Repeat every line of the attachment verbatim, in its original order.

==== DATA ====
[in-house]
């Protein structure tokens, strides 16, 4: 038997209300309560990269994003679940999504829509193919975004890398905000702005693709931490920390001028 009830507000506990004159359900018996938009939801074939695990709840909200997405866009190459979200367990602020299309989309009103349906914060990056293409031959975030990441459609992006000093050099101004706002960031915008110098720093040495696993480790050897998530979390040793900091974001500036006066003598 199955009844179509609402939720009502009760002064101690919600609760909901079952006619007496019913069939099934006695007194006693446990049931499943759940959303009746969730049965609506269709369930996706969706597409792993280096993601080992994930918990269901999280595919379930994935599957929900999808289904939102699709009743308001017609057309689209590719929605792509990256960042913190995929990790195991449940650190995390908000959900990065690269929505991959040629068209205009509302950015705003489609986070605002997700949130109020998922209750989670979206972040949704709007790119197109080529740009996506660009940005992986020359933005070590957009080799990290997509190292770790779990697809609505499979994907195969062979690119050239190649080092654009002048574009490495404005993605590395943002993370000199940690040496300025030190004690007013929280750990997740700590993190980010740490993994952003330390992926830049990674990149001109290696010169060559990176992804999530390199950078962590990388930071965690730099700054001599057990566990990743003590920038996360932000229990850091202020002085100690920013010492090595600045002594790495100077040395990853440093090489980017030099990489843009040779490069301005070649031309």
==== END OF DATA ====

[in-house]
């Protein structure tokens, strides 16, 4: 038997209300309560990269994003679940999504829509193919975004890398905000702005693709931490920390001028 009830507000506990004159359900018996938009939801074939695990709840909200997405866009190459979200367990602020299309989309009103349906914060990056293409031959975030990441459609992006000093050099101004706002960031915008110098720093040495696993480790050897998530979390040793900091974001500036006066003598 199955009844179509609402939720009502009760002064101690919600609760909901079952006619007496019913069939099934006695007194006693446990049931499943759940959303009746969730049965609506269709369930996706969706597409792993280096993601080992994930918990269901999280595919379930994935599957929900999808289904939102699709009743308001017609057309689209590719929605792509990256960042913190995929990790195991449940650190995390908000959900990065690269929505991959040629068209205009509302950015705003489609986070605002997700949130109020998922209750989670979206972040949704709007790119197109080529740009996506660009940005992986020359933005070590957009080799990290997509190292770790779990697809609505499979994907195969062979690119050239190649080092654009002048574009490495404005993605590395943002993370000199940690040496300025030190004690007013929280750990997740700590993190980010740490993994952003330390992926830049990674990149001109290696010169060559990176992804999530390199950078962590990388930071965690730099700054001599057990566990990743003590920038996360932000229990850091202020002085100690920013010492090595600045002594790495100077040395990853440093090489980017030099990489843009040779490069301005070649031309």